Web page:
Explaining that once notorious, long-forgotten Sandra review, at last

Because it’s time…

sandrab_review_1985_two

The original infamous review, from Boston Rock magazine.

Let’s go back to 1985. I was in my mid-twenties, living in Boston and busy not making a living as a music critic for several publications in the city, including Sweet Potato, the Boston Herald, and my local favorite, Boston Rock, for which I wrote a monthly column, “Cave 76” (lifting the title from a Mel Brooks-Carl Reiner 2000 Year Old Man routine), plus occasional side excursions for the likes of the Illinois Entertainer and Spin magazine. I also took it into my head to put out the first issue of my own zine, X It Out. My brain was bubbling with ideas, not always good ones, but I enjoyed stretching my writing wings, fiddling with the forms, seeing what was possible and what I could do. It was a heady time.

So one day a record came in to the Boston Rock offices: I’m Your Woman, the debut album from the hip comedian Sandra Bernhard. I don’t remember whether the editor suggested it to me or I asked to review it, but ultimately, I wrote the following review for the mag. To the credit of the editor, Billie Best, she ran it verbatim, as follows:

SANDRA BERNHARD

I’m Your Woman

Mercury, LP

  Talk about your concept albums — part of the joke is this sardonic, juicy comedienne’s making a record at all. Bernhard’s not really a singer, but she had a dream: spoken-word monologues of varying length fitted between mainstream soul-ish, pop-ish numbers of varying tempo (nothing too fast), written by the artiste with varying collaborators. Commend her for adventuring. If most songs are lachrymose and ill-structured, most of the raps rate five stars for dry wit delivered by one of the world’s most drippingly sexy speaking voices. Bernhard’s mock narcissism is arousingly cute; so are her monologues on lovers’ baby talk, fantasies about your best friend dying in a plane crash, and the starfucking lyrics of “Near the Top.” Bernhard is a thinking man’s wet dream. I want to fuck this woman.

Really?

“I want to fuck this woman.”

Now, I really didn’t (to the best of my recollection) want to fuck Sandra Bernhard. (Yes, I know she’s bisexual/lesbian, doesn’t matter, who cares.) The reason I included it in the review was that I had in my head, “What if a record reviewer really said what he was thinking…that he wanted to fuck the artist he was reviewing, but of course wasn’t going to come out and actually say it…but what if, in this one instance…”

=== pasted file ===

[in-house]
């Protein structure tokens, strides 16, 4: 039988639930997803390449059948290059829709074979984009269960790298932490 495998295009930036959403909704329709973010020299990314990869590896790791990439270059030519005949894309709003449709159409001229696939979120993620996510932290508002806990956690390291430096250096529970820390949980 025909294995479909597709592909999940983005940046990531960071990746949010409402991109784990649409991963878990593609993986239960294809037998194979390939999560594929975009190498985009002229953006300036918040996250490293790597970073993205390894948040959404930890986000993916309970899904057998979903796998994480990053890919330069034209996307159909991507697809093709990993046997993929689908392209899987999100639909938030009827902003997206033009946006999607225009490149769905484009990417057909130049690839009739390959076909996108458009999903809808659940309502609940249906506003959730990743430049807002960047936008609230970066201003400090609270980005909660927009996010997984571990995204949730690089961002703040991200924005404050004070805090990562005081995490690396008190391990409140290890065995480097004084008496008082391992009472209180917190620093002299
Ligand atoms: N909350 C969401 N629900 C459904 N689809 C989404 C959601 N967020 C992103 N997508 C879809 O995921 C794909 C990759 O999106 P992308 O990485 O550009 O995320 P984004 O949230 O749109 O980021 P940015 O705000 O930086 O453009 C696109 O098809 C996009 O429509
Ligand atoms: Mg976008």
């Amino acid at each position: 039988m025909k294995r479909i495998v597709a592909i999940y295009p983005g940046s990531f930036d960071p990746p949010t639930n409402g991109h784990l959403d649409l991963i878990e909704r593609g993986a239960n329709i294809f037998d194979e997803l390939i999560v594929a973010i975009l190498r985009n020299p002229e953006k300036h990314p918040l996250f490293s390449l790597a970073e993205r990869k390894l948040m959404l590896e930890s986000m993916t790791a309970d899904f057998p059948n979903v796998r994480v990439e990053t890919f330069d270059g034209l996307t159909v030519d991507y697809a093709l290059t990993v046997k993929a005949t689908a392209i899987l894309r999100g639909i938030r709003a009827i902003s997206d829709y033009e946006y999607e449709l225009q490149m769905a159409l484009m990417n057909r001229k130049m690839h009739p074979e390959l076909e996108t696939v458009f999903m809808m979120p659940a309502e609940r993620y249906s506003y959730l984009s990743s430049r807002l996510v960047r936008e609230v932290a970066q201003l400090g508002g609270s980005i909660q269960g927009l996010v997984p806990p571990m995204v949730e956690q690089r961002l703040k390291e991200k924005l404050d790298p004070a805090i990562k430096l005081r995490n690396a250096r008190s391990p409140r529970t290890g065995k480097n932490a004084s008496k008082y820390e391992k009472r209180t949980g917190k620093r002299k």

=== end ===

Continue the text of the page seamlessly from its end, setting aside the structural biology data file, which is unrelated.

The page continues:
In other words: It was meta. Playful.

It was about fucking with the form, not wanting to fuck the singer. Big difference. And though I’m not calling myself the rockcrit version of Andy Kaufman, there was something of the same spirit behind this particular stunt. Bratty, yes, but original, as far as I could tell.

Although in 1985 the concept of “meta”was hardly unknown, it was perhaps not nearly as ubiquitous as it is now. You might say the same about Sandra Bernhard — although this was her debut album, she was already 30 years old and no ingenue; two years had passed since she first gained significant notice in the film The King of Comedy, in which she co-starred with Robert DeNiro and Jerry Lewis. Hipsters and critics were aware, most were fans.

I didn’t tell a soul about my actual reason behind the last line in the review. Billie, who, although she took her job as a music-mag editor seriously, usually had a high sense of humor about it all, made some wry remark (we had a teasing relationship whenever I’d show up in the office, but I appreciated that she, on some level, appreciated how my mind worked) and let it go.

When, some time later, I met some fellow rockcrits down at the Rat, they were highly amused at the review, since Sandra Bernhard was soon coming to town to perform: “Give her the review and say, don’t read the last line!” said the Globe freelancer, gleefully.

These days, according to Wikipedia, Bernhard’s original LP “is considered highly collectible and often fetches upwards of $100 at auction.” It probably doesn’t hurt that she poses in her underwear on the front cover (raising an electric guitar high above her head) and on the back cover, assumes a come-hither pose between silk sheets.

No, I don’t pine for Sandra as what-might-have-been, but I’m glad it’s all worked out for her.

Oh, I still have the LP. Not for sale.

sandrabernhardimyourwoman

 

 

 

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